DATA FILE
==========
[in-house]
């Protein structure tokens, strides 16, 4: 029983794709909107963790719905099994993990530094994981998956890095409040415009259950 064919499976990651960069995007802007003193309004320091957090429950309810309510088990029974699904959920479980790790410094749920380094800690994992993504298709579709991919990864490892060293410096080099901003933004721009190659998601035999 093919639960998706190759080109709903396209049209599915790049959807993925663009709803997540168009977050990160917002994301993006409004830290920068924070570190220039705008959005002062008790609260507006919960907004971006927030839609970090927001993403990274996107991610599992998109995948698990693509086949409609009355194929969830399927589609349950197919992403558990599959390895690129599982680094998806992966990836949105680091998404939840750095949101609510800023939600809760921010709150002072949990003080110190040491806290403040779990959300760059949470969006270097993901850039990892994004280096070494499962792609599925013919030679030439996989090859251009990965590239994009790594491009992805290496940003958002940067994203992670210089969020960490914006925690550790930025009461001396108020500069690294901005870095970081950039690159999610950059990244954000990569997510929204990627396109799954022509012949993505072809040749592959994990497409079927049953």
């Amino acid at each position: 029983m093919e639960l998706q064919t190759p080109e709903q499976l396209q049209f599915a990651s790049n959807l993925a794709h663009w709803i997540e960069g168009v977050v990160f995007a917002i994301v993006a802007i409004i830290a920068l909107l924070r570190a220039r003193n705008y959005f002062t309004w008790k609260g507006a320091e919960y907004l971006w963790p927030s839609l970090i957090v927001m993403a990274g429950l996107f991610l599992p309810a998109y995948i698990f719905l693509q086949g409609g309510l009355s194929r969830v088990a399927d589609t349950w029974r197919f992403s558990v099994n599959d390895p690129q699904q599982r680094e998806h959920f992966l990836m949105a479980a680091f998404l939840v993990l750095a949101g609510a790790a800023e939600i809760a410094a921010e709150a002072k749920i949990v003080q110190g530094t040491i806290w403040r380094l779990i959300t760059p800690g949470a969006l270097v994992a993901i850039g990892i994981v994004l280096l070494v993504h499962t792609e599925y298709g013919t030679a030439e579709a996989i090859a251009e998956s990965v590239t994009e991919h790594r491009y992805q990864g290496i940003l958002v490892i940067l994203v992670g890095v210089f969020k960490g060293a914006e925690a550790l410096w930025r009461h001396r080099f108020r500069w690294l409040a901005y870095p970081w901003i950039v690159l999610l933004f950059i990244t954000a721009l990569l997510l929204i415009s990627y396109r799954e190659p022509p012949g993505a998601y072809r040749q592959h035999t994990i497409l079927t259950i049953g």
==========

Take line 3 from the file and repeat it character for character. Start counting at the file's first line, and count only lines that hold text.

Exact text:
């Amino acid at each position: 029983m093919e639960l998706q064919t190759p080109e709903q499976l396209q049209f599915a990651s790049n959807l993925a794709h663009w709803i997540e960069g168009v977050v990160f995007a917002i994301v993006a802007i409004i830290a920068l909107l924070r570190a220039r003193n705008y959005f002062t309004w008790k609260g507006a320091e919960y907004l971006w963790p927030s839609l970090i957090v927001m993403a990274g429950l996107f991610l599992p309810a998109y995948i698990f719905l693509q086949g409609g309510l009355s194929r969830v088990a399927d589609t349950w029974r197919f992403s558990v099994n599959d390895p690129q699904q599982r680094e998806h959920f992966l990836m949105a479980a680091f998404l939840v993990l750095a949101g609510a790790a800023e939600i809760a410094a921010e709150a002072k749920i949990v003080q110190g530094t040491i806290w403040r380094l779990i959300t760059p800690g949470a969006l270097v994992a993901i850039g990892i994981v994004l280096l070494v993504h499962t792609e599925y298709g013919t030679a030439e579709a996989i090859a251009e998956s990965v590239t994009e991919h790594r491009y992805q990864g290496i940003l958002v490892i940067l994203v992670g890095v210089f969020k960490g060293a914006e925690a550790l410096w930025r009461h001396r080099f108020r500069w690294l409040a901005y870095p970081w901003i950039v690159l999610l933004f950059i990244t954000a721009l990569l997510l929204i415009s990627y396109r799954e190659p022509p012949g993505a998601y072809r040749q592959h035999t994990i497409l079927t259950i049953g």